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Moderate forms

My son 9 months old, has moderate form cystic fibrosis F508 / R347H. He is to this day without symptoms, without pancreatic involvement.
I do not understand the term "mild" since I am told that this can evolve into a classic form like staying moderate. Do moderate forms have a somewhat greater life expectancy?
Given the form he has, does he have a chance of remaining asymptomatic until adulthood? Can this disease remain silent for several years and degrade rapidly thereafter? It is difficult to find patients with the same genes.

The diagnosis of cystic fibrosis can be made even in the absence of clinical symptoms especially in the case of positive neonatal screening:
 - If the sweat test, performed under the required conditions in a qualified center, is clearly positive, ie measuring a concentration of salt (sodium chloride) in sweat greater than or equal to 60 mEq/L
 - AND / OR if the child's blood sample made it possible to identify 2 mutations of the CFTR gene known as causes of the disease (so-called "causing CF").
The combination of the two mutations F508del and R347H is among the combinations causing cystic fibrosis. However:
 - The F508del, a class II mutation, induces the synthesis of a CFTR protein which is destroyed before it reaches the membrane of the cell: it can not therefore function as a chlorine channel;
 - The R347H is a mutation of class IV considered as "mild". This mutation leads to the synthesis of a protein that can migrate to the membrane of the cell and permit the passage of chloride at a rate that is less than normal (the conductance of the channel is diminished).

CFTR2, the largest international database that collects genetic and clinical information from people with cystic fibrosis, reports 137 individuals who associate this "mild" mutation with another "causing CF" mutation. These people usually have an attenuated expression of the disease with especially the most often exocrine pancreatic sufficiency.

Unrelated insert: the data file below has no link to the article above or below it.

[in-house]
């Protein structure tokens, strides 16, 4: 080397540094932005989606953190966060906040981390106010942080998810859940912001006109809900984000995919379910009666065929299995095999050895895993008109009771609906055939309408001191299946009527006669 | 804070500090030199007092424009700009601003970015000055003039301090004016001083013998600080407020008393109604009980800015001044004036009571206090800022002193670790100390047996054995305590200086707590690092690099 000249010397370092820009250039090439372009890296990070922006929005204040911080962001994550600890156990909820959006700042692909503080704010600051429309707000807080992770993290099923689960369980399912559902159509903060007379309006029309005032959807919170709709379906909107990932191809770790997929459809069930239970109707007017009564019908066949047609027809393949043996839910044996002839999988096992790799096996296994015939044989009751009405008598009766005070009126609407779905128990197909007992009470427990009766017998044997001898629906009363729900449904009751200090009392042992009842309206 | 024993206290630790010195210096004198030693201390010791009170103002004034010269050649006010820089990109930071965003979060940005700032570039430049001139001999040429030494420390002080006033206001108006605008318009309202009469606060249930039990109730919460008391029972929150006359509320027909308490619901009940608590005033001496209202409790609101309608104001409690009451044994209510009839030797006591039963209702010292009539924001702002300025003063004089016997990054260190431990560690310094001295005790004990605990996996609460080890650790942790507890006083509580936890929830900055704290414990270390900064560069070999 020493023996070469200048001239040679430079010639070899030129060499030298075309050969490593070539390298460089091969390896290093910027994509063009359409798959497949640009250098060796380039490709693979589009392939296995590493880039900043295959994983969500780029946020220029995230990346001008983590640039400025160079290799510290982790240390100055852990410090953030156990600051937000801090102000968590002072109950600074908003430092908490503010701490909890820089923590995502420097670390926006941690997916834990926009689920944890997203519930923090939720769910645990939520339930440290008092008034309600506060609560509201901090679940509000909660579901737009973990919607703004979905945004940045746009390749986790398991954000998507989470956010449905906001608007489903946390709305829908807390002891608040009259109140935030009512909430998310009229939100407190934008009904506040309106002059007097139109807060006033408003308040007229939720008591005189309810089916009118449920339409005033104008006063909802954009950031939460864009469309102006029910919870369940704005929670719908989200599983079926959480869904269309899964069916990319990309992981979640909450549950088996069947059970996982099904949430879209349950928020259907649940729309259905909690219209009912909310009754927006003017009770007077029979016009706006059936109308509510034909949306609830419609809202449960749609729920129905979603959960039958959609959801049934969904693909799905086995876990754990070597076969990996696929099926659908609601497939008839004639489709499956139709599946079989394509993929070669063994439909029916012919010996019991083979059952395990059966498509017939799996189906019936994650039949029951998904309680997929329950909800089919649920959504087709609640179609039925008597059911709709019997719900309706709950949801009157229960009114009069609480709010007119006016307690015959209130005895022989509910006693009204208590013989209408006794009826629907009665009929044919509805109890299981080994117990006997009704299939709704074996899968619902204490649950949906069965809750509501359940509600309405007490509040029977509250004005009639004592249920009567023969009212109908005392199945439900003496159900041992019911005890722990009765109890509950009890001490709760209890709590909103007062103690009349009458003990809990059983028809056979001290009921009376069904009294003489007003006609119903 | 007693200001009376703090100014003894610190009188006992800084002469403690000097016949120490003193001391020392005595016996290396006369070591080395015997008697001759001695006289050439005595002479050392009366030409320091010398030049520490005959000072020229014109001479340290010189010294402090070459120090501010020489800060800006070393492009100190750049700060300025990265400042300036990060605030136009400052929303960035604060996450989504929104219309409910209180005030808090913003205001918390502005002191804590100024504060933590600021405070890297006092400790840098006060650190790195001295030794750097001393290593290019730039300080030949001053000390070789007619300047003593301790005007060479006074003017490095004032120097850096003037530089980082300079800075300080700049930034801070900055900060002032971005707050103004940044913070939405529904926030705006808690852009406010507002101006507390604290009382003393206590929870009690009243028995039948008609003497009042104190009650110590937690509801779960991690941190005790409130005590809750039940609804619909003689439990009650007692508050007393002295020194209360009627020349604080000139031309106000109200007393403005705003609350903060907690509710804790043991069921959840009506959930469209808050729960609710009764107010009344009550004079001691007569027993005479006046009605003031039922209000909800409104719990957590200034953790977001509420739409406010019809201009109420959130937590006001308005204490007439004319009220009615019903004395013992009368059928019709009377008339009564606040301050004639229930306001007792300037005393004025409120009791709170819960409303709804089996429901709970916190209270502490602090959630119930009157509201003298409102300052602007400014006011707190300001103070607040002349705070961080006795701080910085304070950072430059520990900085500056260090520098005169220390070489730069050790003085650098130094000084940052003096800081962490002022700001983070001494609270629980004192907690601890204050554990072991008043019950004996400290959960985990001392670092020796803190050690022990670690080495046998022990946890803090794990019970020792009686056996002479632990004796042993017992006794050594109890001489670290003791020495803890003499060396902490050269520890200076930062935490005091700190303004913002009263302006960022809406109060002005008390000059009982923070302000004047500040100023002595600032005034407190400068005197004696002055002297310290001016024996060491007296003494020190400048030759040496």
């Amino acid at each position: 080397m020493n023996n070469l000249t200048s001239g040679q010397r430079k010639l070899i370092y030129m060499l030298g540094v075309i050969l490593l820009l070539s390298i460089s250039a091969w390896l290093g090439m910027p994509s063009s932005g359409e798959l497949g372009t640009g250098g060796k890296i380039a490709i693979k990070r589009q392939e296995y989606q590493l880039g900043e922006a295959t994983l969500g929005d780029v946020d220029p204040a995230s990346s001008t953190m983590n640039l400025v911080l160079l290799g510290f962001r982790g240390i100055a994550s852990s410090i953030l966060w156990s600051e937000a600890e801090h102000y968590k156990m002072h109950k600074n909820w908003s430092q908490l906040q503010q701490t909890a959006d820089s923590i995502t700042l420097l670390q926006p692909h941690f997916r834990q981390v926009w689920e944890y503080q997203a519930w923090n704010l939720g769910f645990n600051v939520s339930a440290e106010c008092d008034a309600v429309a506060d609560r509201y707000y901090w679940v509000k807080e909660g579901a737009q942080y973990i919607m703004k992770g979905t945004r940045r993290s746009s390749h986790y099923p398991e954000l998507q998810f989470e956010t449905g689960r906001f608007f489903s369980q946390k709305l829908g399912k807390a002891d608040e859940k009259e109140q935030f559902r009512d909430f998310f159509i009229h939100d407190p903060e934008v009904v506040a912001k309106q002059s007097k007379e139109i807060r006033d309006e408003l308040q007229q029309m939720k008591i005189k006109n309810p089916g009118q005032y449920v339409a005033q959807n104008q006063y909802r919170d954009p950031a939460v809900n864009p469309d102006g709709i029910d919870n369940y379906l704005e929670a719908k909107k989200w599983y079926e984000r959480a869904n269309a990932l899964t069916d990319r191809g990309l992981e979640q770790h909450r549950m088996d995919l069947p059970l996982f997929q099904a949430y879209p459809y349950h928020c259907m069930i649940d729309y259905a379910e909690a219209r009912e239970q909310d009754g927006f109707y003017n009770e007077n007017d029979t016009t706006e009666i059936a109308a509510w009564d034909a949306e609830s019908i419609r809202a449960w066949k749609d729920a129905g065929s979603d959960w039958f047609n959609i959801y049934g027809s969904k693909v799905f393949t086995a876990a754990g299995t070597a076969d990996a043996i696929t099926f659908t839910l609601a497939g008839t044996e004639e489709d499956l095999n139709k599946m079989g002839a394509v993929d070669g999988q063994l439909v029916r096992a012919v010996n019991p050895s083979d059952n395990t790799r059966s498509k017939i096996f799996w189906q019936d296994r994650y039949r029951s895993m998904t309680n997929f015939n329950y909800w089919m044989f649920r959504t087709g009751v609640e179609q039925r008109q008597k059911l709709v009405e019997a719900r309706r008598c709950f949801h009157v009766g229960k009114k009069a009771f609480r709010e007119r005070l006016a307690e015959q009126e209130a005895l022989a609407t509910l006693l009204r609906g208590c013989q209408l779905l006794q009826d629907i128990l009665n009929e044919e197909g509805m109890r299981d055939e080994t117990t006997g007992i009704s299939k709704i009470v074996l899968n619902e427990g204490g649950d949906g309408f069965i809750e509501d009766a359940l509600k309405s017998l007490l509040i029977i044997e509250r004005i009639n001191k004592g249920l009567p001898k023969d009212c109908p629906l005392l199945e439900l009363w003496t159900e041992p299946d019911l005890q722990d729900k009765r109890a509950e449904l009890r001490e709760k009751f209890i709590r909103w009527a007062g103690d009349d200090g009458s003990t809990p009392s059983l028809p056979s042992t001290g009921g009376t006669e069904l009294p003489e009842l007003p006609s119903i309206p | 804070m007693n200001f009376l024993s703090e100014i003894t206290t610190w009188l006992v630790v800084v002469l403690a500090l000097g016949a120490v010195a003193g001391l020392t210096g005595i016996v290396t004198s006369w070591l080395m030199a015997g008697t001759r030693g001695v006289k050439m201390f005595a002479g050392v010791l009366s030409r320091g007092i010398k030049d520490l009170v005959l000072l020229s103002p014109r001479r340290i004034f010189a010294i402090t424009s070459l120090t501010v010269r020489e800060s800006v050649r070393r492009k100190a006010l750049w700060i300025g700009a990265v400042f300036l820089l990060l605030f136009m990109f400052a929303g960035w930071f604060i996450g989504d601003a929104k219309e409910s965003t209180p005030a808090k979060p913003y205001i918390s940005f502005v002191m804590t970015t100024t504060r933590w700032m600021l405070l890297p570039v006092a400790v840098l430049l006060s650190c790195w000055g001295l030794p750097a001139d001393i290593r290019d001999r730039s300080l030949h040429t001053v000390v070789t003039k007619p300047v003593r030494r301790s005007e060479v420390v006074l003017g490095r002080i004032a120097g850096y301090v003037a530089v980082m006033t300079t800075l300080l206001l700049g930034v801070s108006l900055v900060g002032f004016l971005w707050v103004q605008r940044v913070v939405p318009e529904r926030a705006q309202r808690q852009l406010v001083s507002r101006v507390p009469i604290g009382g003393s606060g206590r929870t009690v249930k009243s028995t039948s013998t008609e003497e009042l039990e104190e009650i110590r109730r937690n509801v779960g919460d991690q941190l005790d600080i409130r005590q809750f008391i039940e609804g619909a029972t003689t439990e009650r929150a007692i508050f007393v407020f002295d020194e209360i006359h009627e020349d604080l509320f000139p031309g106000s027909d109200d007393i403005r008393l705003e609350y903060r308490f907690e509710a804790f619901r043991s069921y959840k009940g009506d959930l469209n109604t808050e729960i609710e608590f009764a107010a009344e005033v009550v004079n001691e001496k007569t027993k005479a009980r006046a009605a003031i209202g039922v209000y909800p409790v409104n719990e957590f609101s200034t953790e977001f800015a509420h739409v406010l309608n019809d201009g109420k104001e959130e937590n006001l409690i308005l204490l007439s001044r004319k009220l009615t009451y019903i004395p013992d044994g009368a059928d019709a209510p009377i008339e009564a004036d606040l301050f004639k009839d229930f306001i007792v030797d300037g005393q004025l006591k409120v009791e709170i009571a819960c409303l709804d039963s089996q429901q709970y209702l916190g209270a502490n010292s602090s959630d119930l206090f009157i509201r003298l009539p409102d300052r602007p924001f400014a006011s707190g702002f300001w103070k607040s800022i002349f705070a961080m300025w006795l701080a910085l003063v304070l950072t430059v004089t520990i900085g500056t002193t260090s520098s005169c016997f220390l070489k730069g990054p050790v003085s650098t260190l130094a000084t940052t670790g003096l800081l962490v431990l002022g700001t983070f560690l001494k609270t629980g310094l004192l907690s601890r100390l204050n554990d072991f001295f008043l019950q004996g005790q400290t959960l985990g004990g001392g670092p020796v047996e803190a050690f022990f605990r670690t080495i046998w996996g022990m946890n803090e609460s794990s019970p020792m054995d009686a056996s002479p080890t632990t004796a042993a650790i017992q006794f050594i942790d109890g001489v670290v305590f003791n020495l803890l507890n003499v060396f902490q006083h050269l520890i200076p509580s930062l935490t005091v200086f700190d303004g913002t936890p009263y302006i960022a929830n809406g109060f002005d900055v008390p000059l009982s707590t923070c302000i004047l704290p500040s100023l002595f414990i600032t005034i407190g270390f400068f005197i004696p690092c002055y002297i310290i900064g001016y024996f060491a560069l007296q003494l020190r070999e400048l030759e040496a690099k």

This statistical information however, does not allow to predict completely the disease evolution for a given individual because other factors than the CFTR genotype (the combination of the two mutations) can influence the phenotype (evolution) : environmental factors (pollution, lifestyle) or genetic factors related to the influence of so-called modifying genes that can alleviate or accentuate symptoms due to chloride channel dysfunction. A large-scale international study currently underway aims to identify these modifying genes from a blood sample.

To answer your questions:
 - Yes, your child may remain asymptomatic until adulthood, but it is impossible to state or indicate the probability;
 - Yes, the disease can remain silent for a longer or shorter period before manifesting itself, which does not mean that it will deteriorate very quickly.

The uncertainty regarding the evolution of the disease warrants a regular medical follow-up in a specialized CF Center eventhough it can be spaced according to the situation. The care team can answer your and your child's questions.Finally, I repeat some advice:
 - To lead a life as normal as possible: like all children, go to school, have physical activity, play sports according to their tastes and aptitudes, play with their classmates, go on holiday;
 - To respect the general rules of hygiene of life, in particular to avoid the polluted atmospheres in particular tobacco, to ensure a good hydration;
 - To Follow prescribed treatments and time for care;
 - To Trust in the future: therapeutic advances are constantly evolving and increasing rapidly.

Hope this answer can help.
Best wishes
Gilles RAULT, MD, Roscoff CF Center